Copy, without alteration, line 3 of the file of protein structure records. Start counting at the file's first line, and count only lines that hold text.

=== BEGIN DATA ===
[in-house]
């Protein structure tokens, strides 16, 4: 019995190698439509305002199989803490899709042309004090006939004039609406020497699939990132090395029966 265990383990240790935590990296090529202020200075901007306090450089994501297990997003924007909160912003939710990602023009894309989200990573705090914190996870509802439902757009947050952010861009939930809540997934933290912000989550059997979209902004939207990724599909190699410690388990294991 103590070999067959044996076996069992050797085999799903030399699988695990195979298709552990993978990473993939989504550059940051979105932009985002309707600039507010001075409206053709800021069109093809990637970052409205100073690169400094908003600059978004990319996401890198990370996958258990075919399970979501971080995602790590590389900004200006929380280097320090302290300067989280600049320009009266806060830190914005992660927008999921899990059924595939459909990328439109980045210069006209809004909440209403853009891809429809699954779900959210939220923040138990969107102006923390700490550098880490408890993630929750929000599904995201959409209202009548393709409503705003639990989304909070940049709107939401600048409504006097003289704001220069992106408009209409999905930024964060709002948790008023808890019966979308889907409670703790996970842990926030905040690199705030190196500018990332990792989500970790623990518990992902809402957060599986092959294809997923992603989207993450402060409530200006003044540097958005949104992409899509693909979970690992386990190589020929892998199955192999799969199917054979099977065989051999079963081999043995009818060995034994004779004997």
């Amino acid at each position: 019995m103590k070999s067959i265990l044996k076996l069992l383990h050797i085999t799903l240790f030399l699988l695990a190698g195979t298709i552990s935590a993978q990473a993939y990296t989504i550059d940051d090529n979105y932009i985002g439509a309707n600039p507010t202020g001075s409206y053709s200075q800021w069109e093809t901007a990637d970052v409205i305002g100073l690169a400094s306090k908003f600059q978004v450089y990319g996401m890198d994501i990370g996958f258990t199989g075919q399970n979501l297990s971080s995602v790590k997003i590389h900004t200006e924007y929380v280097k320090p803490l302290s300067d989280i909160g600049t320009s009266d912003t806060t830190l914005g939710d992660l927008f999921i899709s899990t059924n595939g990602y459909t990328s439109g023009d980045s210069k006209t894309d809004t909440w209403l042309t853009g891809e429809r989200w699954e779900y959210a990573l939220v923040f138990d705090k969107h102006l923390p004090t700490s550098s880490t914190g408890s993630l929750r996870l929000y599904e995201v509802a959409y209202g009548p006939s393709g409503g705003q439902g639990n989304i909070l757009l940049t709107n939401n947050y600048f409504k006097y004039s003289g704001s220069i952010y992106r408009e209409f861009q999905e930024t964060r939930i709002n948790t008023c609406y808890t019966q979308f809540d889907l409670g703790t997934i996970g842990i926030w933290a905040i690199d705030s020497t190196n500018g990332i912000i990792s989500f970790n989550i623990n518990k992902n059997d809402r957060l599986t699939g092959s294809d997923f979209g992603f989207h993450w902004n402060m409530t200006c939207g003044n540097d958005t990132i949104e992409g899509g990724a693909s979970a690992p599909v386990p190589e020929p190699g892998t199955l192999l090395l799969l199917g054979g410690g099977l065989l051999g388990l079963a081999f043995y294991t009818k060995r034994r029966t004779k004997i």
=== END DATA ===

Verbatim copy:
């Amino acid at each position: 019995m103590k070999s067959i265990l044996k076996l069992l383990h050797i085999t799903l240790f030399l699988l695990a190698g195979t298709i552990s935590a993978q990473a993939y990296t989504i550059d940051d090529n979105y932009i985002g439509a309707n600039p507010t202020g001075s409206y053709s200075q800021w069109e093809t901007a990637d970052v409205i305002g100073l690169a400094s306090k908003f600059q978004v450089y990319g996401m890198d994501i990370g996958f258990t199989g075919q399970n979501l297990s971080s995602v790590k997003i590389h900004t200006e924007y929380v280097k320090p803490l302290s300067d989280i909160g600049t320009s009266d912003t806060t830190l914005g939710d992660l927008f999921i899709s899990t059924n595939g990602y459909t990328s439109g023009d980045s210069k006209t894309d809004t909440w209403l042309t853009g891809e429809r989200w699954e779900y959210a990573l939220v923040f138990d705090k969107h102006l923390p004090t700490s550098s880490t914190g408890s993630l929750r996870l929000y599904e995201v509802a959409y209202g009548p006939s393709g409503g705003q439902g639990n989304i909070l757009l940049t709107n939401n947050y600048f409504k006097y004039s003289g704001s220069i952010y992106r408009e209409f861009q999905e930024t964060r939930i709002n948790t008023c609406y808890t019966q979308f809540d889907l409670g703790t997934i996970g842990i926030w933290a905040i690199d705030s020497t190196n500018g990332i912000i990792s989500f970790n989550i623990n518990k992902n059997d809402r957060l599986t699939g092959s294809d997923f979209g992603f989207h993450w902004n402060m409530t200006c939207g003044n540097d958005t990132i949104e992409g899509g990724a693909s979970a690992p599909v386990p190589e020929p190699g892998t199955l192999l090395l799969l199917g054979g410690g099977l065989l051999g388990l079963a081999f043995y294991t009818k060995r034994r029966t004779k004997i």